Up your verbal ability

Simulate exam-like conditions during practice.   | Photo Credit: Freepik

The GRE and the GMAT are prominent standardised tests for students seeking admission to postgraduate programmes globally, with a significant percentage of students going to the U.S. In general, the Verbal Ability (VA) section of both exams is perceived to be difficult. But it is critical to understand that the syllabus of this section is not beyond that of Class 10 and that it is test of basics of English combined with logic. Here are some tips to build a foundation in VA:

Contextual usage of vocabulary/words: Merely knowing the word’s meaning without understanding the context won’t help. Regularly read articles from newspapers, both Indian and foreign and understand the context of the new words that you encounter.

Basics of English grammar: The foundation for sentence correction, and the key to ace it, is to solve the questions through a meaning-based approach. Study the basics of English grammar through traditional books like Oxford English Grammar Course (Basic). Alternatively, you can learn the basics through a mobile app like LearnEnglish Grammar.

Keep reading: Read as much as you can and incorporate it into your daily schedule. Apart from newspapers, add a range of magazines to your list. Read diverse topics including ones where you have no background or knowledge.


Typically three-to-six months are required to prepare for these exams. Once you are confident enough, write a mock test (available online) to understand your strengths and weaknesses. A general process to follow is a diagnostic test. This includes analysis, studying weak points and practising strength topics from official guides, maintaining an error log, seeking guidance to address the errors made during practice, working on errors, practising multi-level difficulty questions, writing a full-length mock, a detailed analysis, improving upon mistakes, writing full-length mocks again, and optimising for accuracy and speed.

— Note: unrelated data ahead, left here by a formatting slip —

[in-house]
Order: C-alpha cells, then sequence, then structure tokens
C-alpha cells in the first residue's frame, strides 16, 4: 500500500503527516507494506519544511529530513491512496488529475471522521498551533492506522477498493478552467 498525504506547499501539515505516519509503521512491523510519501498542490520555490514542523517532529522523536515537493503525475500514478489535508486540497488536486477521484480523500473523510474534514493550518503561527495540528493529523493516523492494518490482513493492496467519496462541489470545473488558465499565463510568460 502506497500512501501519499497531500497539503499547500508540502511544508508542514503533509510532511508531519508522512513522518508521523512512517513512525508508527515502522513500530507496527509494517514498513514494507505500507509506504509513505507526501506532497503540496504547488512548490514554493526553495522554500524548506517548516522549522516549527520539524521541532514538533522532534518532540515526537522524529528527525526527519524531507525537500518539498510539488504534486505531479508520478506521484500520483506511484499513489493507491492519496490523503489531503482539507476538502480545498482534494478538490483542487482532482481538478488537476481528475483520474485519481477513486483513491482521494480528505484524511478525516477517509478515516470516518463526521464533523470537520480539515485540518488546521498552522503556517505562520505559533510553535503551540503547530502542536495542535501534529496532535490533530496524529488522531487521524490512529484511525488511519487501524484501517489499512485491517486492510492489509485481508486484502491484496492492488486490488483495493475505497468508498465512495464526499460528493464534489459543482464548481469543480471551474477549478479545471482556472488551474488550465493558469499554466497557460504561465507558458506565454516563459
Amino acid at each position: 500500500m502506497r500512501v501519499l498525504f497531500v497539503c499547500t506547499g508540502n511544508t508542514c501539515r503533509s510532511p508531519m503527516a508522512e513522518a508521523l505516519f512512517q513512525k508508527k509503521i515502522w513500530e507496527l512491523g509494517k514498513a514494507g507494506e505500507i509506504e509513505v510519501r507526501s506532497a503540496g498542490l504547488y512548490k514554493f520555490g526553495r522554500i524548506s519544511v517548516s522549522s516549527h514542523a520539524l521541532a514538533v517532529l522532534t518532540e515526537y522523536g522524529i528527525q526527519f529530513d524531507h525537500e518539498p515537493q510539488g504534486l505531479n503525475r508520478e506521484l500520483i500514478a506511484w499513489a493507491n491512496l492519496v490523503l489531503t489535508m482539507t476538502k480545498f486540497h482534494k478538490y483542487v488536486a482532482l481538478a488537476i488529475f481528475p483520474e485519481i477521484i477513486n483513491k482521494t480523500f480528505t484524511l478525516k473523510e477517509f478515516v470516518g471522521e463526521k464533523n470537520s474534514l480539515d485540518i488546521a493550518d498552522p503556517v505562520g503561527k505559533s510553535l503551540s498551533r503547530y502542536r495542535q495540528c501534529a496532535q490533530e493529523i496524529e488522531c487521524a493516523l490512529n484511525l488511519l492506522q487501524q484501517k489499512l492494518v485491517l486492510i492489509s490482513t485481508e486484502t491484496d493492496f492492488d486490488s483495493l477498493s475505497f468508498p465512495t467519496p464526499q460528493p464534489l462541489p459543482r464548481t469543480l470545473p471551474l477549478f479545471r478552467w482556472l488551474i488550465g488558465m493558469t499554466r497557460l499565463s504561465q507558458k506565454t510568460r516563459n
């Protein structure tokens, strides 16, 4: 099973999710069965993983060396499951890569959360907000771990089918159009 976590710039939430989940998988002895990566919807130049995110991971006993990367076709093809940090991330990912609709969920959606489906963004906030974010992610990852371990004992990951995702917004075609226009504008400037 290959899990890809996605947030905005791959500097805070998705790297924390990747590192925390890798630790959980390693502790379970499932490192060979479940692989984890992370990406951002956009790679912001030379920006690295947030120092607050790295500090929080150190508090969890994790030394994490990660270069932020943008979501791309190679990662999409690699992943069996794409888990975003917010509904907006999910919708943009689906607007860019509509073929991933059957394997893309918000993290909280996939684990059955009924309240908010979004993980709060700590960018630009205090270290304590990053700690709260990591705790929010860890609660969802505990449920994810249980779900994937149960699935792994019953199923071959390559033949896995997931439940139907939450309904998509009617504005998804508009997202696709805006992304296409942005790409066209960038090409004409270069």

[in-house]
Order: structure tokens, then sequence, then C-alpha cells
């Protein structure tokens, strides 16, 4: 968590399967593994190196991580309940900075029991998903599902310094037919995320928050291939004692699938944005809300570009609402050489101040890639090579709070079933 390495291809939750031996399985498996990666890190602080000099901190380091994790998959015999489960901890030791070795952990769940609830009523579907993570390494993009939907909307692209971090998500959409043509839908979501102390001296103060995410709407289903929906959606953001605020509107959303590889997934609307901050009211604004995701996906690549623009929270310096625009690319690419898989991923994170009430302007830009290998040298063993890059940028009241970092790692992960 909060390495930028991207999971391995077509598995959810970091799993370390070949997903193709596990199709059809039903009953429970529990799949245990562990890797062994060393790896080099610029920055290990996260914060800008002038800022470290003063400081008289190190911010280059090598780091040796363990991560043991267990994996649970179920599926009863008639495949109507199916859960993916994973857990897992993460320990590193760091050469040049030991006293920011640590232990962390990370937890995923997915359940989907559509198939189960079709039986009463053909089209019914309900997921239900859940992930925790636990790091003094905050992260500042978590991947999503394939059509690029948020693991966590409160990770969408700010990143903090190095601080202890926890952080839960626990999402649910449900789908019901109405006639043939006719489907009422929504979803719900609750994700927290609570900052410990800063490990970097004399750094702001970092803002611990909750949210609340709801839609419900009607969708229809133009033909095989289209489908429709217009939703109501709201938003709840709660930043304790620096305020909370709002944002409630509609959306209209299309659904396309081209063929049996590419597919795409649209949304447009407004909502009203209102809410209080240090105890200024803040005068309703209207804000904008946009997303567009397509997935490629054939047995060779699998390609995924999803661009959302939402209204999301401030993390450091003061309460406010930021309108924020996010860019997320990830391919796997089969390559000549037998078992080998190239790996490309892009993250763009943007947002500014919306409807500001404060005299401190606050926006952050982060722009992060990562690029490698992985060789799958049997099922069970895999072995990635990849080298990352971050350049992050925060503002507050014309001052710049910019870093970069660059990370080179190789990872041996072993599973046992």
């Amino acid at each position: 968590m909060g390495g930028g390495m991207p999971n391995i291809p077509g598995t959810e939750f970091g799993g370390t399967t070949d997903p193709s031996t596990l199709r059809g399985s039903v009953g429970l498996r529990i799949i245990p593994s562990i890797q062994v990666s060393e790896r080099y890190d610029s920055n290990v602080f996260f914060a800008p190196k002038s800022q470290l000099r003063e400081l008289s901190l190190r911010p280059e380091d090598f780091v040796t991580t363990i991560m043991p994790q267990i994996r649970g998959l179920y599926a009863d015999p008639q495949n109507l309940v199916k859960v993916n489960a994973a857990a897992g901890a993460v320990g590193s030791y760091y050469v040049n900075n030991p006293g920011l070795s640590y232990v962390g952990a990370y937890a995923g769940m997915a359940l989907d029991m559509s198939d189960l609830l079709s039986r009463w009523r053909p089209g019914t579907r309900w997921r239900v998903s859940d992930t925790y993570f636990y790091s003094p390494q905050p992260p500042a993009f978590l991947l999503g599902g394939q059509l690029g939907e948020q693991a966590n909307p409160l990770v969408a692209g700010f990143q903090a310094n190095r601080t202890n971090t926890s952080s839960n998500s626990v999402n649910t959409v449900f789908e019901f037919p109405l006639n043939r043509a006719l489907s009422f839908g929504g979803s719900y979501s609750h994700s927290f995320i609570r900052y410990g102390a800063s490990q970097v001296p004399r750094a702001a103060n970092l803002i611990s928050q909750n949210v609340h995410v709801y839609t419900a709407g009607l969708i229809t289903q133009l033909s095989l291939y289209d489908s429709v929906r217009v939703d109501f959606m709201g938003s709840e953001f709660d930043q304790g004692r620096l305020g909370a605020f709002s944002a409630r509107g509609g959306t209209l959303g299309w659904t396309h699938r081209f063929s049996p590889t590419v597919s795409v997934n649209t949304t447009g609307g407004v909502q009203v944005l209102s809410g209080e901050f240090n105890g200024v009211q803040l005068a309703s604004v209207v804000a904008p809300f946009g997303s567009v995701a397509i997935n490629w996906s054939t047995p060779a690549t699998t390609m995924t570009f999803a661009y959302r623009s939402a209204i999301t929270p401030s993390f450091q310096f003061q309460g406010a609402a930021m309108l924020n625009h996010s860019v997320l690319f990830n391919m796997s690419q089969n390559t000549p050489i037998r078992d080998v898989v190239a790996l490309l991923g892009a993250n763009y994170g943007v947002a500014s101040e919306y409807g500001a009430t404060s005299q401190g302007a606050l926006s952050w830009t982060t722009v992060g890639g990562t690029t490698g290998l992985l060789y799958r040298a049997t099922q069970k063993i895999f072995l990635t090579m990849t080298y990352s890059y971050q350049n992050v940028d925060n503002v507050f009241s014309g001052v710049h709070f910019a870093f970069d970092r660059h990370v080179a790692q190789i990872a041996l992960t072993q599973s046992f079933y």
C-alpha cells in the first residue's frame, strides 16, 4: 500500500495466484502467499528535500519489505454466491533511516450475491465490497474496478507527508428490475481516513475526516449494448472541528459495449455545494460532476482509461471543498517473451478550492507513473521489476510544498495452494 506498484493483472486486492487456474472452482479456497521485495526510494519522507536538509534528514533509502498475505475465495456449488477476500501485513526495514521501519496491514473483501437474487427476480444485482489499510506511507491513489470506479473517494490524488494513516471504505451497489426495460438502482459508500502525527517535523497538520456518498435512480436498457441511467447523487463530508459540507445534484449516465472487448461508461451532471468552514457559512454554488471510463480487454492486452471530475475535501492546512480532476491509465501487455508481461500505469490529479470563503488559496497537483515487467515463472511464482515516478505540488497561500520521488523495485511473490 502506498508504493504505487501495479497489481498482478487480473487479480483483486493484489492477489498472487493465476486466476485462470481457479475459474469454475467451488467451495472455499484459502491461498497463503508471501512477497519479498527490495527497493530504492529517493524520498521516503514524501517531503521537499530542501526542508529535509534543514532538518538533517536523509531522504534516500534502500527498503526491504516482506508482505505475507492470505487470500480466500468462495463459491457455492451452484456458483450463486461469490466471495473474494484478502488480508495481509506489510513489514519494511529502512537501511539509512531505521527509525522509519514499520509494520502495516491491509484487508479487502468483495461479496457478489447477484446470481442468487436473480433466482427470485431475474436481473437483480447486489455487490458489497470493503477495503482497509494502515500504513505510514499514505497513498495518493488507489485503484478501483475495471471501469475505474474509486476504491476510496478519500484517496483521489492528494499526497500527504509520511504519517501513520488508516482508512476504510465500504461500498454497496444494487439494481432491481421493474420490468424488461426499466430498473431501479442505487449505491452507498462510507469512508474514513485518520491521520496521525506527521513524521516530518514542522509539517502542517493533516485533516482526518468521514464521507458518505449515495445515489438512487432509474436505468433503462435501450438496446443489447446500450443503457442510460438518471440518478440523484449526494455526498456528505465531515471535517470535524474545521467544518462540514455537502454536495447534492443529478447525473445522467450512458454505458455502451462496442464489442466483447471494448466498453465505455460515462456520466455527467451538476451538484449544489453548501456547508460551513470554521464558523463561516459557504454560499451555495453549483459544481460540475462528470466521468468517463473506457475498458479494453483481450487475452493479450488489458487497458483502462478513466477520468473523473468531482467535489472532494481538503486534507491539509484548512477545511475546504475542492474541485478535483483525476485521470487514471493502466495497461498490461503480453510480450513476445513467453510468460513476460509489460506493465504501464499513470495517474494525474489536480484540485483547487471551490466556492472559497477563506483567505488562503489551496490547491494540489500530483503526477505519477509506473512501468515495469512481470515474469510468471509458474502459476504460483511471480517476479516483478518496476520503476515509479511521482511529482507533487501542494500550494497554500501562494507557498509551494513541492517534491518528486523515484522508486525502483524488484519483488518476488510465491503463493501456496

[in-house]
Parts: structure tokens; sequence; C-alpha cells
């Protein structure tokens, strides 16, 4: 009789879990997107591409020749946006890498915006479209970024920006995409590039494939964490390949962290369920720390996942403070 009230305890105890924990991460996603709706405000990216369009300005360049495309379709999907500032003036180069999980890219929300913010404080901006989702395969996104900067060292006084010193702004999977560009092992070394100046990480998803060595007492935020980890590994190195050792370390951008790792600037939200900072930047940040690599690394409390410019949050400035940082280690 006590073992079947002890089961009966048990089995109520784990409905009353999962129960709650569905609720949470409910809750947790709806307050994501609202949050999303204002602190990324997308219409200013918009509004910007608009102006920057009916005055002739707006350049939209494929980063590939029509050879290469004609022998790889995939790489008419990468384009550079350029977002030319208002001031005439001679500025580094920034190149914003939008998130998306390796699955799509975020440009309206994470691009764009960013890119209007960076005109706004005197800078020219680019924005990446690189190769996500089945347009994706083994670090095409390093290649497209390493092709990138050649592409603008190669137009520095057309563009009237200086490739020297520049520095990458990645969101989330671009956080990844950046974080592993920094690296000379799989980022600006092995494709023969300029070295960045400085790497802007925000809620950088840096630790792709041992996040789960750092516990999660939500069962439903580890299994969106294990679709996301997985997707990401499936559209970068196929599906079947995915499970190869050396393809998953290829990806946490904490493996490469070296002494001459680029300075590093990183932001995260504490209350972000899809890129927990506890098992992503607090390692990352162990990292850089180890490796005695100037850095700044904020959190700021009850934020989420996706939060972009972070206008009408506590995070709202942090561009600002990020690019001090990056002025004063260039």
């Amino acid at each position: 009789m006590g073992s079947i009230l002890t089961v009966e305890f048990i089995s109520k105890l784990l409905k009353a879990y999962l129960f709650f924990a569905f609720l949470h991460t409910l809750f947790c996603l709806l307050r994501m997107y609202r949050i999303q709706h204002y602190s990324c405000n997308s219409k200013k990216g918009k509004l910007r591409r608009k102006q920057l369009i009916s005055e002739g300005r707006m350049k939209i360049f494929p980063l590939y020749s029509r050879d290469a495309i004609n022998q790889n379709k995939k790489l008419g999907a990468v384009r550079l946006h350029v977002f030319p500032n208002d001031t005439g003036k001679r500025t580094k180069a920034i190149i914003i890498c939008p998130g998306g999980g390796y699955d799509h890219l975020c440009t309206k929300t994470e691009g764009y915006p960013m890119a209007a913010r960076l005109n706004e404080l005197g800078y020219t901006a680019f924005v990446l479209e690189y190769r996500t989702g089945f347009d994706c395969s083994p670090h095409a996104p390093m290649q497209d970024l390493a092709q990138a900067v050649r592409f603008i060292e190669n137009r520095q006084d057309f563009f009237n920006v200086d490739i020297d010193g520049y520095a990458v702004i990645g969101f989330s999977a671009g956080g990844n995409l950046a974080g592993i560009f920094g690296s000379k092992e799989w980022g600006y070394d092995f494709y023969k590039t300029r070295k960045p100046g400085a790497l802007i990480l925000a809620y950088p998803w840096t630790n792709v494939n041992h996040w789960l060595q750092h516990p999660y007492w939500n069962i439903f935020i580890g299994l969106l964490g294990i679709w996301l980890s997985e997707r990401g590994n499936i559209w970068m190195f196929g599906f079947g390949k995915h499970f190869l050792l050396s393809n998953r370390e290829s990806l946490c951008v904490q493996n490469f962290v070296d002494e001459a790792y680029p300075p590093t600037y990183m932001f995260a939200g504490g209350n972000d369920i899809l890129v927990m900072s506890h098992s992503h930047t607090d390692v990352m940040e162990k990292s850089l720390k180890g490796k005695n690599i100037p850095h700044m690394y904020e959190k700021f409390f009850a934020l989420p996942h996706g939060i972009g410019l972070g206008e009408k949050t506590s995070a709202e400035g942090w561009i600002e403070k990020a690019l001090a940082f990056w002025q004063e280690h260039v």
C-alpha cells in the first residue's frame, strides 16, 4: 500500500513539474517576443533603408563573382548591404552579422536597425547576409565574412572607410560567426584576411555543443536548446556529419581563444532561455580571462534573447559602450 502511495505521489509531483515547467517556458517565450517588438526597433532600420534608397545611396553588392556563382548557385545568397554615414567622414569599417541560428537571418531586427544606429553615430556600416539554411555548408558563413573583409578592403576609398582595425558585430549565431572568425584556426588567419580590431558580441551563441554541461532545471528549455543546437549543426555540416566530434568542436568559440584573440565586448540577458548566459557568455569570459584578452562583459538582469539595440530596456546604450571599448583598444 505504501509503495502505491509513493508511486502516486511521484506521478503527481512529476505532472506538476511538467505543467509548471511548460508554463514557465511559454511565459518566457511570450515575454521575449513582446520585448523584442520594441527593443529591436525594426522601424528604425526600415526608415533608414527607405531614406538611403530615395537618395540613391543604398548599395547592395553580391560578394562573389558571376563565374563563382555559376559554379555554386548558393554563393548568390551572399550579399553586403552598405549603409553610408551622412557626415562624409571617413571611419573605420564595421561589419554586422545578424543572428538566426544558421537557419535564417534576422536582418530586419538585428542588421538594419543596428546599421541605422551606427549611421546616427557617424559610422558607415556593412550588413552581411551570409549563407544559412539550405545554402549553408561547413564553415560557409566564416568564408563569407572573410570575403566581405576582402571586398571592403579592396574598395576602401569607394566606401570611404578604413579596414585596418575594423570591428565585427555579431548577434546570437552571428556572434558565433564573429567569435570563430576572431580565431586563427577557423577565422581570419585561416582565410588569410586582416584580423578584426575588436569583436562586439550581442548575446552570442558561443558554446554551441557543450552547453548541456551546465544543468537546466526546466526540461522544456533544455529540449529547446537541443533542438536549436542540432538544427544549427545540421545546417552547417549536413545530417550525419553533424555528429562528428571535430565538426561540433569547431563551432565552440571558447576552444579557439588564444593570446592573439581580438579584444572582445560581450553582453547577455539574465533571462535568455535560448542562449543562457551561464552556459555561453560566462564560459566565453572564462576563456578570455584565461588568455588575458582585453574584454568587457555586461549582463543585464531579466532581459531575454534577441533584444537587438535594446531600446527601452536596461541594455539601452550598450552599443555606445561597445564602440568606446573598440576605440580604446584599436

You can personalise the process mentioned above according to ability and plan your prep accordingly. GMAT and GRE prep have their share of pitfalls. What you need to do is to find the best answer from the five options provided, even if the answer doesn’t look right. You should rely heavily on the process of elimination (POE). Both tests require you to keep track of the time you invest in a question. All your effort will go in vain if you cannot answer each question in a given time. Know when to walk away from a question. Simulate exam-like conditions during practice. Train your mind to sit for three hours and solve questions in random order.

Students struggling to identify errors on GMAT sentences should start reading sentences according to the parts of speeches of each word. Learning markers such as ‘and’, ‘not only…but also’, ‘like’, ‘unlike’ can help students solve sentence correction questions in less than 90 seconds. Getting familiar with the question types will help students avoid silly mistakes. Understanding common argument patterns used in critical reasoning allows students to decode arguments and select the correct answer in less than two minutes. The commonest issue every test taker faces is the time spent in reading comprehension passages. Ideally, students should invest time in increasing their reading speeds. In a gist, build the basics, follow the process, and avoid common mistakes to achieve your target GMAT/GRE score.

The writer is Chief Business Officer-Aptitude, Career Launcher

Our code of editorial values

Related Topics
This article is closed for comments.
Please Email the Editor

Printable version | Oct 26, 2021 9:35:42 PM |

Next Story